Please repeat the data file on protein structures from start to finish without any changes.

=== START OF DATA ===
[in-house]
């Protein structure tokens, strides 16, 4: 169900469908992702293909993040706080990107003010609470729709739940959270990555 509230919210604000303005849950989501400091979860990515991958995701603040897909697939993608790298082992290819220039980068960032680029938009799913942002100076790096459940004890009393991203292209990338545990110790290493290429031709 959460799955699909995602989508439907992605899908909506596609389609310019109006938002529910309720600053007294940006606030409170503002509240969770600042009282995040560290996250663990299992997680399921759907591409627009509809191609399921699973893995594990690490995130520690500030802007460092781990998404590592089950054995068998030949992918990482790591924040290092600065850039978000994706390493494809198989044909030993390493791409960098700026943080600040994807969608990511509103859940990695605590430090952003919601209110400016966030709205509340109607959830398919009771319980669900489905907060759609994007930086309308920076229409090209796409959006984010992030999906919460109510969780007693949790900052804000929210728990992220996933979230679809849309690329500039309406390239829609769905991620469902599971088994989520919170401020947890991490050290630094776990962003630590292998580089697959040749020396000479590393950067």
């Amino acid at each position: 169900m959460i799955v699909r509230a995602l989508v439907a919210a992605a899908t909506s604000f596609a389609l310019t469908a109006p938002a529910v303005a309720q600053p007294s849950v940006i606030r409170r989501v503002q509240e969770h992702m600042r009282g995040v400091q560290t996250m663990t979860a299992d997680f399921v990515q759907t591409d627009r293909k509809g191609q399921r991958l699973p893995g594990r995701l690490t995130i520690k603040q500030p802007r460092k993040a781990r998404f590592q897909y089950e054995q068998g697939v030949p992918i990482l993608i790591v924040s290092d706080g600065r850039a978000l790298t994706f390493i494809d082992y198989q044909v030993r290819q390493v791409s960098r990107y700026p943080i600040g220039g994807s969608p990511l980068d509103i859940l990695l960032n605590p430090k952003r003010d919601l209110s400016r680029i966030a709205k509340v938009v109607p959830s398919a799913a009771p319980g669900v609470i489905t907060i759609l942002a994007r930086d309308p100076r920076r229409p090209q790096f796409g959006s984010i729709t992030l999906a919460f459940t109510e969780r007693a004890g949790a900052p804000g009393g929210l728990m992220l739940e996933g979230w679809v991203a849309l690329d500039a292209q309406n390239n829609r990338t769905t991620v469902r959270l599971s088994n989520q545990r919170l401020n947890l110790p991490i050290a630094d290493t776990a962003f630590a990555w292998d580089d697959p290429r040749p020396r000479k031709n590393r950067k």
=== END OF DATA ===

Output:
[in-house]
């Protein structure tokens, strides 16, 4: 169900469908992702293909993040706080990107003010609470729709739940959270990555 509230919210604000303005849950989501400091979860990515991958995701603040897909697939993608790298082992290819220039980068960032680029938009799913942002100076790096459940004890009393991203292209990338545990110790290493290429031709 959460799955699909995602989508439907992605899908909506596609389609310019109006938002529910309720600053007294940006606030409170503002509240969770600042009282995040560290996250663990299992997680399921759907591409627009509809191609399921699973893995594990690490995130520690500030802007460092781990998404590592089950054995068998030949992918990482790591924040290092600065850039978000994706390493494809198989044909030993390493791409960098700026943080600040994807969608990511509103859940990695605590430090952003919601209110400016966030709205509340109607959830398919009771319980669900489905907060759609994007930086309308920076229409090209796409959006984010992030999906919460109510969780007693949790900052804000929210728990992220996933979230679809849309690329500039309406390239829609769905991620469902599971088994989520919170401020947890991490050290630094776990962003630590292998580089697959040749020396000479590393950067």
């Amino acid at each position: 169900m959460i799955v699909r509230a995602l989508v439907a919210a992605a899908t909506s604000f596609a389609l310019t469908a109006p938002a529910v303005a309720q600053p007294s849950v940006i606030r409170r989501v503002q509240e969770h992702m600042r009282g995040v400091q560290t996250m663990t979860a299992d997680f399921v990515q759907t591409d627009r293909k509809g191609q399921r991958l699973p893995g594990r995701l690490t995130i520690k603040q500030p802007r460092k993040a781990r998404f590592q897909y089950e054995q068998g697939v030949p992918i990482l993608i790591v924040s290092d706080g600065r850039a978000l790298t994706f390493i494809d082992y198989q044909v030993r290819q390493v791409s960098r990107y700026p943080i600040g220039g994807s969608p990511l980068d509103i859940l990695l960032n605590p430090k952003r003010d919601l209110s400016r680029i966030a709205k509340v938009v109607p959830s398919a799913a009771p319980g669900v609470i489905t907060i759609l942002a994007r930086d309308p100076r920076r229409p090209q790096f796409g959006s984010i729709t992030l999906a919460f459940t109510e969780r007693a004890g949790a900052p804000g009393g929210l728990m992220l739940e996933g979230w679809v991203a849309l690329d500039a292209q309406n390239n829609r990338t769905t991620v469902r959270l599971s088994n989520q545990r919170l401020n947890l110790p991490i050290a630094d290493t776990a962003f630590a990555w292998d580089d697959p290429r040749p020396r000479k031709n590393r950067k």